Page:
Footprints

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One night, a man dreamed he was walking along the beach with God. Across the sky flashed scenes from his life. For many scenes, he saw two sets of footprints – one belonging to him and the other to God.

When the last scene of his life flashed before him, he looked back at the footprints in the sand. He noticed that many times along the path of his life, there was only one set of footprints. He also noticed that it happened at the very lowest and saddest times of his life.

This really bothered him and he questioned God.

“Lord, you said that once I decided to follow you, you’d walk with me all the way. But, I have noticed that during the most troublesome times in my life there is only one set of footprints. I don’t understand why, when I needed you most, you would leave me.”

Then, God replied, “My precious, precious child, I love you and I would never leave you! During your times of trial and suffering when you see only one set of footprints, it was then that I carried you.”

I am sure that the vast majority of you are familiar with this iconic poem. The powerful visual has sustained me for most of my adult life. In fact, I am so moved by it that my wife, Mary, and I use “Footprints in the Snow” as the cover of our Christmas card every year.

It is comforting to know that we have help and that we are not all alone, just “us against the world.” This is also very important in leadership and in business. I am not saying good leaders are God (even though many of us think so). I am saying that good leaders sometimes have to carry their people. It is no different than the dad running behind the bike, one hand on the seat, as his child peddles away for the first time. The child thinks they are peddling on their own. That gives them the confidence to keep going. In business, how important is it for leaders to create the sense of self confidence in their people; to let them believe they can peddle on their own? Once they learn that you’ve “got them,” they will be more confident to take risks and more likely to exceed expectations.

Interestingly, I believe that the important part of the poem is not that God carries all of us when we need Him; it is that we do not realize it until after the fact when we’ve reviewed the scenes of our lives. This is also the secret to great leadership – that your colleagues do not realize they are being carried until after the fact. Good leaders carry their people when they need it and without them knowing. Great leaders create an organization full of people who are constantly carrying each other.

Recently, a dear friend, knowing my affinity for “Footprints in the Snow,” sent me a funny cartoon with a unique spin on the poem. In the cartoon, God says to the man , “Do you see the single set of footprints? That is where I carried you. Do you see the two long parallel grooves? That is where I dragged you kicking and screaming.”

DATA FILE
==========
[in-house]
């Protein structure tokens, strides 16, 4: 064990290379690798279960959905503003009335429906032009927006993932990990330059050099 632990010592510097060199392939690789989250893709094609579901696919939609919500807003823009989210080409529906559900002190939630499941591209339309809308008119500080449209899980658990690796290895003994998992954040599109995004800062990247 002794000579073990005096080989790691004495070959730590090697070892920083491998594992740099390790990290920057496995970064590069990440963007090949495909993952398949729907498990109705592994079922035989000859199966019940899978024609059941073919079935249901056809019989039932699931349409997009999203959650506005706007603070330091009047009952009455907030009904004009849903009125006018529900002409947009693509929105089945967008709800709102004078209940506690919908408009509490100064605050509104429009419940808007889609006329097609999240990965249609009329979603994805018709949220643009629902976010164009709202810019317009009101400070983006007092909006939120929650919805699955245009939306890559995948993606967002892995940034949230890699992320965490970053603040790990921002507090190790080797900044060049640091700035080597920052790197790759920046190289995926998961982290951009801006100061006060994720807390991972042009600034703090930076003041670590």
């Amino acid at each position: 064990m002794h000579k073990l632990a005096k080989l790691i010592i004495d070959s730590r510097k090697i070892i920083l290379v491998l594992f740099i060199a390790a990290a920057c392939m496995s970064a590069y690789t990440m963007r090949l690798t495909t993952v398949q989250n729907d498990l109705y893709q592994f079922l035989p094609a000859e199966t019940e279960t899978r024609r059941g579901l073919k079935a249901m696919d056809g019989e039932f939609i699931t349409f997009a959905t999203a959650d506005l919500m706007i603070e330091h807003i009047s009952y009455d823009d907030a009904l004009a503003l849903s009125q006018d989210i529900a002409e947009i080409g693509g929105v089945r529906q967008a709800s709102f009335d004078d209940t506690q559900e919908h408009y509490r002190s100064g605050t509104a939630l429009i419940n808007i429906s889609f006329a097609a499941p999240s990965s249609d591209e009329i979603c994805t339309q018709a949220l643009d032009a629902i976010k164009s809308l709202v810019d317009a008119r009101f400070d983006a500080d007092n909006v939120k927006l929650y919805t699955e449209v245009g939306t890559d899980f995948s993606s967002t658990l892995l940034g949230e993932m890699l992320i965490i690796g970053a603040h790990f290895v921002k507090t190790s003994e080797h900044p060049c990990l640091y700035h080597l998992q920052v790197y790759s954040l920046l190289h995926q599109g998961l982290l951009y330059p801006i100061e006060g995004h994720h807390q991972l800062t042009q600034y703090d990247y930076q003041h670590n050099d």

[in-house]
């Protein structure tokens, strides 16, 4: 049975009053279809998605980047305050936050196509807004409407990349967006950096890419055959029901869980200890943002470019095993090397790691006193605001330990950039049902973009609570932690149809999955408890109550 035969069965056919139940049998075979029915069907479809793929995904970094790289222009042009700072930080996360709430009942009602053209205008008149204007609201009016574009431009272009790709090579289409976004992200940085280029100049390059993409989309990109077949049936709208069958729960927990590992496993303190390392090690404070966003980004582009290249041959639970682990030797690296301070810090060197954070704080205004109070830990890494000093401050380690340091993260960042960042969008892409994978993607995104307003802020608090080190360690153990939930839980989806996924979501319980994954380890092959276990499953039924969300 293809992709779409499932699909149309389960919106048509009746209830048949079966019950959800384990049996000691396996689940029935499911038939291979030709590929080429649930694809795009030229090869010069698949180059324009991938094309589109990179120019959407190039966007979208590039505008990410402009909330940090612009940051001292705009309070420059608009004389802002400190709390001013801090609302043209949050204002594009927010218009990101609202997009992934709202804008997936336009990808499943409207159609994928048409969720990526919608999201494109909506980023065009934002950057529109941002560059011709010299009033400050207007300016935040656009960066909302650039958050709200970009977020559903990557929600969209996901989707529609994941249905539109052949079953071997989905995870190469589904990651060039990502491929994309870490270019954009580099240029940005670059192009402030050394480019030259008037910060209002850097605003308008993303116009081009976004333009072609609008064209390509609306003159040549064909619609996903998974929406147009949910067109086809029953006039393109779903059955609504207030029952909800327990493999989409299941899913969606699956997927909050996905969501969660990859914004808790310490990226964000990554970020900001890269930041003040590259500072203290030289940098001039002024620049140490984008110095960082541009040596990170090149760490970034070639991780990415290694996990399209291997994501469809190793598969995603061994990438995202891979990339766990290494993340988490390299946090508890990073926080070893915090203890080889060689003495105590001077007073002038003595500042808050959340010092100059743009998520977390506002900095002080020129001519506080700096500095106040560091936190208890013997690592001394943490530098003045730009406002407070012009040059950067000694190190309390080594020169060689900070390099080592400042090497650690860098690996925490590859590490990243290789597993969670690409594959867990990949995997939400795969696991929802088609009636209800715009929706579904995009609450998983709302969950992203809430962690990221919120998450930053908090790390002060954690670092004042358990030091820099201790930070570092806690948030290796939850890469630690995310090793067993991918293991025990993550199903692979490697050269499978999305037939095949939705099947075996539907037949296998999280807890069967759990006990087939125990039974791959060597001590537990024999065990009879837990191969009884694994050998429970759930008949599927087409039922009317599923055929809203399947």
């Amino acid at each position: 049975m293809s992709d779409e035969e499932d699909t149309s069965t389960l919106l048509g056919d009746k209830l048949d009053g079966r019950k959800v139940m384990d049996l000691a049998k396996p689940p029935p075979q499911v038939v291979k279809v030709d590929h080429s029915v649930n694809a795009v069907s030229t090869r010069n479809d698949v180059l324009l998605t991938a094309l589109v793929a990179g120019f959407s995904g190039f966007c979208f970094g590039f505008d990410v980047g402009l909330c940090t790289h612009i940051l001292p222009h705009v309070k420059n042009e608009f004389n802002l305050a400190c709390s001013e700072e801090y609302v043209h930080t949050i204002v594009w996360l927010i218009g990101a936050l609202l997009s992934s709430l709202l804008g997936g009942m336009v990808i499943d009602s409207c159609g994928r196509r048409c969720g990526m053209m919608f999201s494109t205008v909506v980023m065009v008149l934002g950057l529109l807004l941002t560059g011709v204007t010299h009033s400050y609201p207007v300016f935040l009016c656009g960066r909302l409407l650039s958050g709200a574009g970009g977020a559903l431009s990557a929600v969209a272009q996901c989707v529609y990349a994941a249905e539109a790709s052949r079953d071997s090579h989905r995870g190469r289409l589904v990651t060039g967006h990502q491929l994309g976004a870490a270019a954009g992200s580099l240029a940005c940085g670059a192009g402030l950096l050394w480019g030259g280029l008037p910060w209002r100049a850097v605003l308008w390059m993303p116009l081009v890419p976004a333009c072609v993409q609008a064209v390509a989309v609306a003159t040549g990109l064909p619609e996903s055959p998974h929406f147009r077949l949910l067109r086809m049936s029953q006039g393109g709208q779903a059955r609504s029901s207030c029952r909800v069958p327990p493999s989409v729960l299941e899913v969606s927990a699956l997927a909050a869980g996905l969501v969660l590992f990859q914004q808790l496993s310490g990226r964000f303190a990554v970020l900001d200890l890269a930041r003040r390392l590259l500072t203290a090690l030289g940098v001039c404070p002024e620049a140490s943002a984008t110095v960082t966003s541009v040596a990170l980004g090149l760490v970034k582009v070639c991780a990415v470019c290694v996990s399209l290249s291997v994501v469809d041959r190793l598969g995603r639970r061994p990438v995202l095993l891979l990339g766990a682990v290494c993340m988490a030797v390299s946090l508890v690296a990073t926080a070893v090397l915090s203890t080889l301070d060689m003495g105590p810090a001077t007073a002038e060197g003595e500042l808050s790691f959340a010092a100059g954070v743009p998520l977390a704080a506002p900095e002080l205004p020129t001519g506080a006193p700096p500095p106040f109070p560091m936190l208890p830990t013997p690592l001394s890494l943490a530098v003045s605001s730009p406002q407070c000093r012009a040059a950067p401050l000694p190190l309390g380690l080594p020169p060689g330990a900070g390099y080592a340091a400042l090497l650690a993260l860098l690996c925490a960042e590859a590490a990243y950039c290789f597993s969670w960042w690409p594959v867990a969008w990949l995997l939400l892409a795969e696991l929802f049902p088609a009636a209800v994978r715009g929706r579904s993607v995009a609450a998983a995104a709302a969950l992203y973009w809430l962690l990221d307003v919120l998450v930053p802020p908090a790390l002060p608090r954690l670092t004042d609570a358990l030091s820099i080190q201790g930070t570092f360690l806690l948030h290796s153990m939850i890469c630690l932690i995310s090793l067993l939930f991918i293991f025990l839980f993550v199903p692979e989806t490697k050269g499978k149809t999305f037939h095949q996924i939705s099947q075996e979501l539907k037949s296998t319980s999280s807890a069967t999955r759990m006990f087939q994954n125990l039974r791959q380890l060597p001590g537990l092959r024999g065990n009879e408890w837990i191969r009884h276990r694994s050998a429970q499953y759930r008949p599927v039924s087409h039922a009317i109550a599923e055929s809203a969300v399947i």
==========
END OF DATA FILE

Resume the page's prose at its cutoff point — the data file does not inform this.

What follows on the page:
Every now and then, leaders need to realize when running behind the bike holding the seat is not enough. In those cases, you put your head down, grab ‘em by the (proverbial) collar, and drag them to the right decision.

So, how do you become a great leader? Let me tell you a story…

One day, an attractive, incredibly fit, and successful (and modest) middle-aged man dreamed he was walking down a beach.

Before him passed scenes of all his personal and business achievements. He saw many scenes of tremendous professional and personal success. He also saw scenes of less great achievements, mediocre results, and personal failures. 

He was pleased by the scenes of great achievement and troubled by the scenes of personal failure. He remembered each day and its corresponding success or failure as if it were yesterday. He also noticed a pattern. All the days he failed personally or professionally, he was alone on the beach. 

And, on all the days of his greatest personal and business successes, he saw a familiar face. One day, it was his Dad; on another, it was his Mom; on more days than he could count, it was Mary. He saw friends, mentors, teachers and priests. He saw bosses and colleagues. He saw Matthew, Keaton, Laura, and Penelope; he saw David and Nat; he saw his family; he saw his brothers and sisters.

 Then, he saw God (who bears a strong resemblance to Pat Ryan and sounds like the guy from NFL Films) and the man asked, “I see all of these scenes of great joy and success shared with all of the people who are important to me. I also see scenes of disappointment and failure where I was all alone. Why didn’t you help me then?”

 God replied, “My son, you have accomplished so much and achieved great things and I sent all of these people to help you. The days that you were alone were the days that you did not ask for help.”

Great leaders learn that asking for help is not a sign of weakness. It is a sign of faith and maturity.

Michael C. Marcon is the founder of Equity Risk Partners and former chairman of the Ursinus College board of trustees. He tweets from @mcm7464. Tweet him any of your questions about business, leadership or life.

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